2. Prayer Chain. A group of folks receive prayer requests via email. To get your request to the prayer chain, contact Roberta in the office: email – office at cnchurch Dot org) or call 635-5992. If you’d like to be part of this confidential ministry, let Roberta know.

3. “Please Pray For” section on the communication slip. Each Sunday you have the opportunity to share requests via the communication slip located in each Sunday’s bulletin. Write down your request, tear the slip out of the bulletin, and put it on one of the offering boxes. The staff prays weekly (usually Tuesday mornings) for these and other requests.

4. Prayer during Sunday service. At some point in each service, we are invited to go down front for prayer. This is usually towards the end of the service when the worship team leads us in singing. You can also ask a host to get a “prayer” person to pray with you in the pews or at the back of the sanctuary.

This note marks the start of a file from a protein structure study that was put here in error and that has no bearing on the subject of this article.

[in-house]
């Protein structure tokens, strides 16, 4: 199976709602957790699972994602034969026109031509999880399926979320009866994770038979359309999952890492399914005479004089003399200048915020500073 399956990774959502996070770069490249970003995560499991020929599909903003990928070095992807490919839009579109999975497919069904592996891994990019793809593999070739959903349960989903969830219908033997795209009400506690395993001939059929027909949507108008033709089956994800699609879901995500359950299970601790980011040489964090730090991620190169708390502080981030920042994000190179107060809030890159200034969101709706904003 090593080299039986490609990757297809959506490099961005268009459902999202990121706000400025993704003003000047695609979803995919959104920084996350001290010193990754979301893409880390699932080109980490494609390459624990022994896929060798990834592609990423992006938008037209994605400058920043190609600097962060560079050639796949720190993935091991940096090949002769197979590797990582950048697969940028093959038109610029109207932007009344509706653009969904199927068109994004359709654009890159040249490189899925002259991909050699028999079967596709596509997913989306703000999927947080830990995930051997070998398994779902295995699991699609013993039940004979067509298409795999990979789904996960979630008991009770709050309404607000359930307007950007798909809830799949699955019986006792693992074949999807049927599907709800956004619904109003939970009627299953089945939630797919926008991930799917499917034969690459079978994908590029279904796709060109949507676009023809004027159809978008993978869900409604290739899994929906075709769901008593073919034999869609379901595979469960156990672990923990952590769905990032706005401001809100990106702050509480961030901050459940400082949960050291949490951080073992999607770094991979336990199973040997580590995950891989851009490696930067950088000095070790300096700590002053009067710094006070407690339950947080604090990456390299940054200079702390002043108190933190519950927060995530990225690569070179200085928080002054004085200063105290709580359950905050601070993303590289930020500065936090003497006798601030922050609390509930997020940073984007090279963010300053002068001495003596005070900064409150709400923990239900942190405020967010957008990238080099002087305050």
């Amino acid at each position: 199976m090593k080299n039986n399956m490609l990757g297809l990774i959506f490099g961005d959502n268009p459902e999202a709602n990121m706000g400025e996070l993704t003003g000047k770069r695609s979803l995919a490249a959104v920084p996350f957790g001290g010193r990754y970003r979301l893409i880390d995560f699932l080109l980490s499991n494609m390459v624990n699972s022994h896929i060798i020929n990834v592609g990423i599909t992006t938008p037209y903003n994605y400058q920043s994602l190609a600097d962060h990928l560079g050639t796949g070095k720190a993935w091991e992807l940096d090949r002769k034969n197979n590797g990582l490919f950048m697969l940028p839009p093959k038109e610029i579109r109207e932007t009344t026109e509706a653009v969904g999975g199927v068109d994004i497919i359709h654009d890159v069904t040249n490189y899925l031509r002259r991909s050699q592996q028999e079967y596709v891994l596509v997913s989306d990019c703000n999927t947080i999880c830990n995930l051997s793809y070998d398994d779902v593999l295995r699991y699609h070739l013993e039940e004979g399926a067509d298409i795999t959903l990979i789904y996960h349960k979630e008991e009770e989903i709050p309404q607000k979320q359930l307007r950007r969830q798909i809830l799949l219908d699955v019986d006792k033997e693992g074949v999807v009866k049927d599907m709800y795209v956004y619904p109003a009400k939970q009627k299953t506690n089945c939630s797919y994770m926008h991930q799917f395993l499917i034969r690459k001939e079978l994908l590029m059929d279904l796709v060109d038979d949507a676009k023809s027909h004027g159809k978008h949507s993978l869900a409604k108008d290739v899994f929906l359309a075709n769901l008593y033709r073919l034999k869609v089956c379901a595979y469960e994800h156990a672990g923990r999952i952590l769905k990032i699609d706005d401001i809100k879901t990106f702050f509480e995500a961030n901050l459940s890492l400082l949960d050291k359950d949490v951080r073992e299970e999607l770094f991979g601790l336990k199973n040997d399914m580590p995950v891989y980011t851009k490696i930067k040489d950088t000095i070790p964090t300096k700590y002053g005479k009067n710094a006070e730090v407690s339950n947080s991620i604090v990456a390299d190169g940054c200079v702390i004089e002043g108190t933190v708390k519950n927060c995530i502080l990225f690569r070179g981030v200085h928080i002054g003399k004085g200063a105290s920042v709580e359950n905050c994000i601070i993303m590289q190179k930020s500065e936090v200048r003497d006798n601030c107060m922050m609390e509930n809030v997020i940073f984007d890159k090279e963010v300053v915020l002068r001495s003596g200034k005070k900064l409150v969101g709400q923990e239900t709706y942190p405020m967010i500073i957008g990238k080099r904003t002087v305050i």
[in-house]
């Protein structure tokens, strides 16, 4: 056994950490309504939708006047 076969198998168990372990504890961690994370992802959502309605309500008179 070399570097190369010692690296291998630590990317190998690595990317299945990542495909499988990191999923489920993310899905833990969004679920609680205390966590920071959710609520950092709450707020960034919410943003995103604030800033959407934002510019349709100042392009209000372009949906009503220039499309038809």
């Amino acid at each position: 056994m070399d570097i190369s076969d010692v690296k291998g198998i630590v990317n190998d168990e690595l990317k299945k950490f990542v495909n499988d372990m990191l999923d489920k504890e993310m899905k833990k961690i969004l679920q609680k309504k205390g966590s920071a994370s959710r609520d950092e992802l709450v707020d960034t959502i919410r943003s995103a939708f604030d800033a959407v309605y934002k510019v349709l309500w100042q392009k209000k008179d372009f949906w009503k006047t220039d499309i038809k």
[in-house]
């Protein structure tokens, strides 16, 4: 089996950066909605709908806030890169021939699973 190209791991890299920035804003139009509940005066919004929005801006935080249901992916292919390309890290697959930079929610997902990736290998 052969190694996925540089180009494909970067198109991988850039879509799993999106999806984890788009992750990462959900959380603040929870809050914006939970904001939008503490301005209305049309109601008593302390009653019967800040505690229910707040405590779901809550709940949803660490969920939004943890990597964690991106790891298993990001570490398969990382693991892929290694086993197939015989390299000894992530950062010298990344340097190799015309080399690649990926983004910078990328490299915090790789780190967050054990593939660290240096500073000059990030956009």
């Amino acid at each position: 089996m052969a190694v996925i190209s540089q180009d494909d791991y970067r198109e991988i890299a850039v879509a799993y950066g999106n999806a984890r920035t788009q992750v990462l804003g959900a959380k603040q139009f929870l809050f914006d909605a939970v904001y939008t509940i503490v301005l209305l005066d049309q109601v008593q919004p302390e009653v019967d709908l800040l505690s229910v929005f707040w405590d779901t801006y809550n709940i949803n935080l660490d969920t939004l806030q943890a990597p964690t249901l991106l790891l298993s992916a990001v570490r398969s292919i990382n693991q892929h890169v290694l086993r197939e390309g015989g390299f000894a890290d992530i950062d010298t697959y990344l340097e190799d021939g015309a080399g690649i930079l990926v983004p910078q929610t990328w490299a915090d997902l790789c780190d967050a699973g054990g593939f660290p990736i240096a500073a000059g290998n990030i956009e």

5. Prayer after the Sunday services. You can ask one of the prayer people to pray for you after either service. You can ask any staff member for prayer as well.

6. Prayer from the elders. Call the church office (635-5992) to make an appointment for one (some) of the elders to pray for you. You can even request that anointing with oil accompany the prayer.

7. Prayer in small groups. Each small group offers the opportunity to learn Biblical information and to learn about each other. Prayer is a natural response to this learning. CNC small groups are a safe place to ask for prayer.

8. Prayer with CNC people. You don’t have to get prayer only from a lay leader, someone on staff, a designated prayer person or a pastor. Anyone can pray with you at any time.

Dear Reader, take action and ask for prayer in one of these 8 avenues. We all have something in need of prayer. The Lord, our King, is waiting to respond on your behalf. “Who is this King of glory? The LORD strong and mighty, the LORD mighty in battle.” Psalm 24:8. Please let someone encourage you today.

Your Turn

What would you add to this list?

Related Posts